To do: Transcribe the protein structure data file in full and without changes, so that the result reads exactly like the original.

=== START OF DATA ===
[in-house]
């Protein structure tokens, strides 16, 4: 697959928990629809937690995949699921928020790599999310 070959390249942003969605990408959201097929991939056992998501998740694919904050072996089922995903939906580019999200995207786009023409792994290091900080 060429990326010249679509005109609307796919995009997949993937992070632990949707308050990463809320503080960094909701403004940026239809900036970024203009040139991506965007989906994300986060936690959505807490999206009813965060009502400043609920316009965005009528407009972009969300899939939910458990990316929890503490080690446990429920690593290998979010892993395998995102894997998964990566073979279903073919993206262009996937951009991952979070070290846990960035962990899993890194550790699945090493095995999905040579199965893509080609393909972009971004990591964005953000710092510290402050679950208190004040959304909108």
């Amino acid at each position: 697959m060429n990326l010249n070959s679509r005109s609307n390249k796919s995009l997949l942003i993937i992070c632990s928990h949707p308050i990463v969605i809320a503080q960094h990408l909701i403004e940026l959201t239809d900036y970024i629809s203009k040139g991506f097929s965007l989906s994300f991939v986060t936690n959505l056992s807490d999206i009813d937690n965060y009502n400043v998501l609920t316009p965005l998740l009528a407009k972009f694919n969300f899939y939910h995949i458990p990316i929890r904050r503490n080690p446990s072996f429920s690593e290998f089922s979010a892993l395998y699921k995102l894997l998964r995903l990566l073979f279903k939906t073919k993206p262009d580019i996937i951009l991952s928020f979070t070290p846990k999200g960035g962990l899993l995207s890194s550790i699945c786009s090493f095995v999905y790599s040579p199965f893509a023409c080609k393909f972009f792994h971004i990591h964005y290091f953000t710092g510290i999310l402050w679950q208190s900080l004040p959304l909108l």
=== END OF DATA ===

[in-house]
């Protein structure tokens, strides 16, 4: 697959928990629809937690995949699921928020790599999310 070959390249942003969605990408959201097929991939056992998501998740694919904050072996089922995903939906580019999200995207786009023409792994290091900080 060429990326010249679509005109609307796919995009997949993937992070632990949707308050990463809320503080960094909701403004940026239809900036970024203009040139991506965007989906994300986060936690959505807490999206009813965060009502400043609920316009965005009528407009972009969300899939939910458990990316929890503490080690446990429920690593290998979010892993395998995102894997998964990566073979279903073919993206262009996937951009991952979070070290846990960035962990899993890194550790699945090493095995999905040579199965893509080609393909972009971004990591964005953000710092510290402050679950208190004040959304909108």
């Amino acid at each position: 697959m060429n990326l010249n070959s679509r005109s609307n390249k796919s995009l997949l942003i993937i992070c632990s928990h949707p308050i990463v969605i809320a503080q960094h990408l909701i403004e940026l959201t239809d900036y970024i629809s203009k040139g991506f097929s965007l989906s994300f991939v986060t936690n959505l056992s807490d999206i009813d937690n965060y009502n400043v998501l609920t316009p965005l998740l009528a407009k972009f694919n969300f899939y939910h995949i458990p990316i929890r904050r503490n080690p446990s072996f429920s690593e290998f089922s979010a892993l395998y699921k995102l894997l998964r995903l990566l073979f279903k939906t073919k993206p262009d580019i996937i951009l991952s928020f979070t070290p846990k999200g960035g962990l899993l995207s890194s550790i699945c786009s090493f095995v999905y790599s040579p199965f893509a023409c080609k393909f972009f792994h971004i990591h964005y290091f953000t710092g510290i999310l402050w679950q208190s900080l004040p959304l909108l």